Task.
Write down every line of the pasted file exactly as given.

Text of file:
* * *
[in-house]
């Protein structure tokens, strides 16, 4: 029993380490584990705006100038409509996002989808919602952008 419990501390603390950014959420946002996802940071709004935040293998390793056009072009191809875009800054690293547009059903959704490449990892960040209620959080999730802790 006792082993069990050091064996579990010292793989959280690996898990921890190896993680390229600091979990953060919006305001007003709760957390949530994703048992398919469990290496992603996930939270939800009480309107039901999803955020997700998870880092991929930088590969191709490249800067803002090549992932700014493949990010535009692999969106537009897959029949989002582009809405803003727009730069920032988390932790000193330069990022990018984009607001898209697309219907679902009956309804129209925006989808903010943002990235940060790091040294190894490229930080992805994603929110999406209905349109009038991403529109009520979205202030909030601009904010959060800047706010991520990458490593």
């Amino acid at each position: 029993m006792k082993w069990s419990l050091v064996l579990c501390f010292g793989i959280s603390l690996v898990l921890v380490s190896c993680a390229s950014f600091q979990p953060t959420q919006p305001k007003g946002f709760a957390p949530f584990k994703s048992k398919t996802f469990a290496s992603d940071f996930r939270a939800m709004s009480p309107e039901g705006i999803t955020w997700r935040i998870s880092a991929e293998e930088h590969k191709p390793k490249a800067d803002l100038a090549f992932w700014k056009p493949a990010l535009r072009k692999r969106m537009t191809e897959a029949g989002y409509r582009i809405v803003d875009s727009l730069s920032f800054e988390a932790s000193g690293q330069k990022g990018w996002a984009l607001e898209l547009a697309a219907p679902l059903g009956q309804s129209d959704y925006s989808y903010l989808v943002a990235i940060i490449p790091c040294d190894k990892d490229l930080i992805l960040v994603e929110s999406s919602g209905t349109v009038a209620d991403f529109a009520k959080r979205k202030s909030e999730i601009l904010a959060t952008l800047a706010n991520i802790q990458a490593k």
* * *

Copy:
[in-house]
């Protein structure tokens, strides 16, 4: 029993380490584990705006100038409509996002989808919602952008 419990501390603390950014959420946002996802940071709004935040293998390793056009072009191809875009800054690293547009059903959704490449990892960040209620959080999730802790 006792082993069990050091064996579990010292793989959280690996898990921890190896993680390229600091979990953060919006305001007003709760957390949530994703048992398919469990290496992603996930939270939800009480309107039901999803955020997700998870880092991929930088590969191709490249800067803002090549992932700014493949990010535009692999969106537009897959029949989002582009809405803003727009730069920032988390932790000193330069990022990018984009607001898209697309219907679902009956309804129209925006989808903010943002990235940060790091040294190894490229930080992805994603929110999406209905349109009038991403529109009520979205202030909030601009904010959060800047706010991520990458490593």
């Amino acid at each position: 029993m006792k082993w069990s419990l050091v064996l579990c501390f010292g793989i959280s603390l690996v898990l921890v380490s190896c993680a390229s950014f600091q979990p953060t959420q919006p305001k007003g946002f709760a957390p949530f584990k994703s048992k398919t996802f469990a290496s992603d940071f996930r939270a939800m709004s009480p309107e039901g705006i999803t955020w997700r935040i998870s880092a991929e293998e930088h590969k191709p390793k490249a800067d803002l100038a090549f992932w700014k056009p493949a990010l535009r072009k692999r969106m537009t191809e897959a029949g989002y409509r582009i809405v803003d875009s727009l730069s920032f800054e988390a932790s000193g690293q330069k990022g990018w996002a984009l607001e898209l547009a697309a219907p679902l059903g009956q309804s129209d959704y925006s989808y903010l989808v943002a990235i940060i490449p790091c040294d190894k990892d490229l930080i992805l960040v994603e929110s999406s919602g209905t349109v009038a209620d991403f529109a009520k959080r979205k202030s909030e999730i601009l904010a959060t952008l800047a706010n991520i802790q990458a490593k």